Besides, our splenectomized patients have a significantly high level of platelet count compared to non-splenectomized patient. Other study also showed a same result [17]. White blood cell, nucleated red blood cell and reticulocyte count also showed a significantly high level in splenectomised patients. This result is consistent findings seen in post splenectomy patients. High platelet level was associated with increased risk of thrombosis in splenectomy patients. However no significant difference for Protein C, protein S and antithrombin level found between splenectomy and nonsplenectomy patient. These findings could be due to a small sample size for both groups of patients.
By history taking, none of our patient has any thromboembolic event. However this does not mean they do not have hypercoagulable state. Hypercoagulable state in thalassemia patient can occur in early childhood while the manifestation of thromboembolic event can occur in later age. Besides, several studies done showed there was increase incident of silent ischemic lesions in patients with β-thalassemia intermedia especially in splenectomised adults who are transfusion-independent and those with elevated platelet counts detected by several brain magnetic resonance imaging studies. The prevalence is as high as 60% of the population studied having silent ischaemic infarct Musallam et al. [3].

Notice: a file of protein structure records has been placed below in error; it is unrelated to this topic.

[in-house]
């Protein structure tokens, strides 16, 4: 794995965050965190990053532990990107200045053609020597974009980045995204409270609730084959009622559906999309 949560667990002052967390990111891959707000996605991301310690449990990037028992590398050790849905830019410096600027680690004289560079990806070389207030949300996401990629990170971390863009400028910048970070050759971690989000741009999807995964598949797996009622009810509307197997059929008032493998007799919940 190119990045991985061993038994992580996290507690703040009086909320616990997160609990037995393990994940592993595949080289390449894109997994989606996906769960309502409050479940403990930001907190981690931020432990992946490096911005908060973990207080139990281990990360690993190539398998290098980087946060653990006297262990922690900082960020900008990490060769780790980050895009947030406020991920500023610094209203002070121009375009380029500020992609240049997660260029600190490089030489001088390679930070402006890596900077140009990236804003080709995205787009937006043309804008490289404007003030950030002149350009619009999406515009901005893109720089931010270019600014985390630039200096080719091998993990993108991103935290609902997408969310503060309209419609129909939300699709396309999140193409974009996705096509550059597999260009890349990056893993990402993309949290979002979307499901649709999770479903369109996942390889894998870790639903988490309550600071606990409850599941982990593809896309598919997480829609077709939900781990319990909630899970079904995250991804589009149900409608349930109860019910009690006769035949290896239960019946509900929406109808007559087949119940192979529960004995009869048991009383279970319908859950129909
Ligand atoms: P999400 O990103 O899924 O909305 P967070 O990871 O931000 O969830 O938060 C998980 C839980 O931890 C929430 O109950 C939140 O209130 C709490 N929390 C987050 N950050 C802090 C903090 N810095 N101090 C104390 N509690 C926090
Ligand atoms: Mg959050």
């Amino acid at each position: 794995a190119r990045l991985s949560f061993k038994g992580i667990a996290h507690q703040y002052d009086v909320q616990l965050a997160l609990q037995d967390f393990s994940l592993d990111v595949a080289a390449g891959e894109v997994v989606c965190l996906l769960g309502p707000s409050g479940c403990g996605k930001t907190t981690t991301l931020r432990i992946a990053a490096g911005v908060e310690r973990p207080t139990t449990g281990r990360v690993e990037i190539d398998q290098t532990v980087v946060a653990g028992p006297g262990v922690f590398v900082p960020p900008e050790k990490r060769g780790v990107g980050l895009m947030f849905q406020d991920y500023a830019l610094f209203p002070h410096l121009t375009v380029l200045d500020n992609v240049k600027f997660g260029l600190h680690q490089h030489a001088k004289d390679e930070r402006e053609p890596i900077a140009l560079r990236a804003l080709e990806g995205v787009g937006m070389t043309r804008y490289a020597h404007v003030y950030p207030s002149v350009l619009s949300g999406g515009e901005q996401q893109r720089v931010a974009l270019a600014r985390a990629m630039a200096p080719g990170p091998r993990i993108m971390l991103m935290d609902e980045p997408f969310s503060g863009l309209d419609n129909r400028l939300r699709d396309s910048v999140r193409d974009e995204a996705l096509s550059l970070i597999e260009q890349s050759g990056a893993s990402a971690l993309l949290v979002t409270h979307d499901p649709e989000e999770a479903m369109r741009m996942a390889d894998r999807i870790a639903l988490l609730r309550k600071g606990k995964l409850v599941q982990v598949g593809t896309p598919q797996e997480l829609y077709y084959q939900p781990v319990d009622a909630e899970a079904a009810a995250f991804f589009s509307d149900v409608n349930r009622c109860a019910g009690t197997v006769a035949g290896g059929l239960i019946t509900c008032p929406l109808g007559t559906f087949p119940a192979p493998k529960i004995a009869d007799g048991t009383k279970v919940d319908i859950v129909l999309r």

Conclusion
There is a significantly decreased Protein C, protein S and free Protein S in thalassemia patients which might suggests hypercoagulable state in this group. Since the findings are similar with other studies, we believe that many more studies to look for other parameters contributing to hypercoagulable state in thalassemia patients is needed.
The measurement of these proteins was relied on mainly on their activities. By having said that, other factors may influence the results; such as: liver disease, iron toxicity, chelating agents, associated infection or intercurrent diseases.
Perhaps this study may provide beneficial contribution for future study in predicting the etiology of thromboembolic event in thalassemia patients and thus directing us to re-assess the management of thalassemia patients in future.
Acknowledgement
This work was supported by USM short term grant 304/PPSP/61312087.